A quick survey of the internet reveals many instances of "home sweet home", no punctuation. But doesn't "home, sweet home" make the most sense?


Yes, it makes the most sense. But, for one reason or another, the written version doesn't tend to bother with any punctuation at all. The closest thing I can find to a definitive answer comes from the apparent source of this phrase. I don't know for certain, but I think it is extremely likely that this common phrase came from the song of the same name. As you can see in the link, the punctuation in the song's title is either "Home! Sweet home!" or "Home, sweet home". So, the way you want to parse the phrase at least agrees with the creator's intent.

  • When writing the line in fictional dialogue, would you recommend omitting the comma to match standard use? – andyvn22 Aug 23 '10 at 4:44
  • 2
    If you are have a line like: and hanging on the wall was a little sign that said "HOME SWEET HOME", then yes, I would leave out the comma. But if it is actually being said: Mary cried out, "Home! Sweet home!" then I would include the punctuation as you deem appropriate. – Kosmonaut Aug 23 '10 at 11:11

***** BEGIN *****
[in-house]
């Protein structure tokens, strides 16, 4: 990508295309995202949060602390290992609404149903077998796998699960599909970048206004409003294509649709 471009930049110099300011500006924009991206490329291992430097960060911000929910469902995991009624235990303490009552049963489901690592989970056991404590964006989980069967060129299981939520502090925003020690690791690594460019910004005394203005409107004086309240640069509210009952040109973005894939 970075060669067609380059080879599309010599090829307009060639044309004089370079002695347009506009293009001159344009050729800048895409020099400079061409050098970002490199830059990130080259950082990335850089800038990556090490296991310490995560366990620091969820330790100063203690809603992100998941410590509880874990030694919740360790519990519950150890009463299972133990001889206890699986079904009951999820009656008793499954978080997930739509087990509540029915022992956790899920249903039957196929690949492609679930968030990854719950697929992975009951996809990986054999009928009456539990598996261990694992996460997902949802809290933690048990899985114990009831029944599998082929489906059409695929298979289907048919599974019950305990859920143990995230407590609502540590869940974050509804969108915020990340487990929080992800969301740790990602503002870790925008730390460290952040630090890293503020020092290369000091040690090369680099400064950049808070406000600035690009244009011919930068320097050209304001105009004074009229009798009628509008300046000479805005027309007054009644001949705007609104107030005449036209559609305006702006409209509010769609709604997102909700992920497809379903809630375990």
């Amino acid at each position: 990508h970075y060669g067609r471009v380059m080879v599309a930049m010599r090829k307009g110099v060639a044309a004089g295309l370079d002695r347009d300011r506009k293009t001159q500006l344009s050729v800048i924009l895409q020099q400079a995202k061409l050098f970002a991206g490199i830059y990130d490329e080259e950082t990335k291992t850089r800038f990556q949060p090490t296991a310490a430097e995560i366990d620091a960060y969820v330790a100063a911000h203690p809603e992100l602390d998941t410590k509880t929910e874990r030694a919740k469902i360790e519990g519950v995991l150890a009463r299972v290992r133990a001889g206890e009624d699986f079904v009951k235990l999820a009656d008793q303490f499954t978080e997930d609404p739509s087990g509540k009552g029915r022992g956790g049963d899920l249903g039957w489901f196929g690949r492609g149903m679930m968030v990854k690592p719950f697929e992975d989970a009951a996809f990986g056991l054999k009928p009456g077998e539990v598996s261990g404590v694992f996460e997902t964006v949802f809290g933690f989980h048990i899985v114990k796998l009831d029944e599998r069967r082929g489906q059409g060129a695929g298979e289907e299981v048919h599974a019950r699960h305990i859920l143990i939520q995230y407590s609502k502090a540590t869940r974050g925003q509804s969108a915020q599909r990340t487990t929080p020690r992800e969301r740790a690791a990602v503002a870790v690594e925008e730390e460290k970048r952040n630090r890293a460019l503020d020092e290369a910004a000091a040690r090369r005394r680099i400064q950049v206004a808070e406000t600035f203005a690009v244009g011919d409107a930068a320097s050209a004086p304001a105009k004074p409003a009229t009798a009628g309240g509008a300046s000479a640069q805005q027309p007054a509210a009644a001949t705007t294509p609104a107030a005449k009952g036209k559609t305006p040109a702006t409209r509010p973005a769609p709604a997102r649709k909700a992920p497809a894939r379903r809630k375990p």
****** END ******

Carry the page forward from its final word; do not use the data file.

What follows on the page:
People tend to punctuate an expression to match their pronunciation. I've heard this one spoken with and without a 'verbal comma.' I've never heard anyone truly exclaim this, though.


The New Oxford American Dictionary reports home sweet home. You would say home, sweet home if you would put the accent on home.

protected by tchrist Feb 27 '15 at 2:19

Thank you for your interest in this question. Because it has attracted low-quality or spam answers that had to be removed, posting an answer now requires 10 reputation on this site (the association bonus does not count).

Would you like to answer one of these unanswered questions instead?

Not the answer you're looking for? Browse other questions tagged or ask your own question.